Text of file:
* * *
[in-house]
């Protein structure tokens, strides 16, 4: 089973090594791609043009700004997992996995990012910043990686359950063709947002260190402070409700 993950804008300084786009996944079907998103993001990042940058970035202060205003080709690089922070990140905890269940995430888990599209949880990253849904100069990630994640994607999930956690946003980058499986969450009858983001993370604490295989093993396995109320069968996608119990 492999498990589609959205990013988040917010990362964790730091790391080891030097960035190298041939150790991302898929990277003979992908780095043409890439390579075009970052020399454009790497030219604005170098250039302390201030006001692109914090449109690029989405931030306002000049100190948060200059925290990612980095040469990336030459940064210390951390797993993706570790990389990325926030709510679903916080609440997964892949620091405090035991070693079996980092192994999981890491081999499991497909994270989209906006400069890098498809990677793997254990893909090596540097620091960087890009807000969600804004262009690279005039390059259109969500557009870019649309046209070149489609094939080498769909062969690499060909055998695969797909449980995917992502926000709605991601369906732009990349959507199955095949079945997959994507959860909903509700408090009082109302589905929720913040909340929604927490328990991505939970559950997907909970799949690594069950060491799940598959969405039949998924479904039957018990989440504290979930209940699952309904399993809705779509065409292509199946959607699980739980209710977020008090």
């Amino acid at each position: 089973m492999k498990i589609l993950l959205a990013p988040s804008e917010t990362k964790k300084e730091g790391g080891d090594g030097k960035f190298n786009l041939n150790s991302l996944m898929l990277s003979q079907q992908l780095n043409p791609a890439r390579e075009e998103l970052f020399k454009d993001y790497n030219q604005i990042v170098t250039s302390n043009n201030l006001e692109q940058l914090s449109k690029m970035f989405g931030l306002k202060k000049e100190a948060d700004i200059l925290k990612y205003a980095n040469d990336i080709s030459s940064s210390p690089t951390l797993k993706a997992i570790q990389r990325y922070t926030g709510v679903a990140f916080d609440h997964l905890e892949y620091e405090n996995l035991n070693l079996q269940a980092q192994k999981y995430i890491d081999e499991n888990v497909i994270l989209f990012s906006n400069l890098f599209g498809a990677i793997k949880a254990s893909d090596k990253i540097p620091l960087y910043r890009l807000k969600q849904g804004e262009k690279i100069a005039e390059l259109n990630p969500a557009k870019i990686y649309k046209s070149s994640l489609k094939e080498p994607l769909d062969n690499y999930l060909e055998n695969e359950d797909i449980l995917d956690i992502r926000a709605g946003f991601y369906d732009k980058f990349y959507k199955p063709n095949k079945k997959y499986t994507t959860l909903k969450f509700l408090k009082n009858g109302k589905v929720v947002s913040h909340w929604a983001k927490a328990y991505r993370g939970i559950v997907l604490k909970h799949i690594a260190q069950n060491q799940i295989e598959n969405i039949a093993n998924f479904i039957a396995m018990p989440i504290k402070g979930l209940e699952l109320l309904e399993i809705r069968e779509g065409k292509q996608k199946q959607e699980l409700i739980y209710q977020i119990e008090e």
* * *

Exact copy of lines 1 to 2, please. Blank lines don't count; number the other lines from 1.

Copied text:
[in-house]
């Protein structure tokens, strides 16, 4: 089973090594791609043009700004997992996995990012910043990686359950063709947002260190402070409700 993950804008300084786009996944079907998103993001990042940058970035202060205003080709690089922070990140905890269940995430888990599209949880990253849904100069990630994640994607999930956690946003980058499986969450009858983001993370604490295989093993396995109320069968996608119990 492999498990589609959205990013988040917010990362964790730091790391080891030097960035190298041939150790991302898929990277003979992908780095043409890439390579075009970052020399454009790497030219604005170098250039302390201030006001692109914090449109690029989405931030306002000049100190948060200059925290990612980095040469990336030459940064210390951390797993993706570790990389990325926030709510679903916080609440997964892949620091405090035991070693079996980092192994999981890491081999499991497909994270989209906006400069890098498809990677793997254990893909090596540097620091960087890009807000969600804004262009690279005039390059259109969500557009870019649309046209070149489609094939080498769909062969690499060909055998695969797909449980995917992502926000709605991601369906732009990349959507199955095949079945997959994507959860909903509700408090009082109302589905929720913040909340929604927490328990991505939970559950997907909970799949690594069950060491799940598959969405039949998924479904039957018990989440504290979930209940699952309904399993809705779509065409292509199946959607699980739980209710977020008090």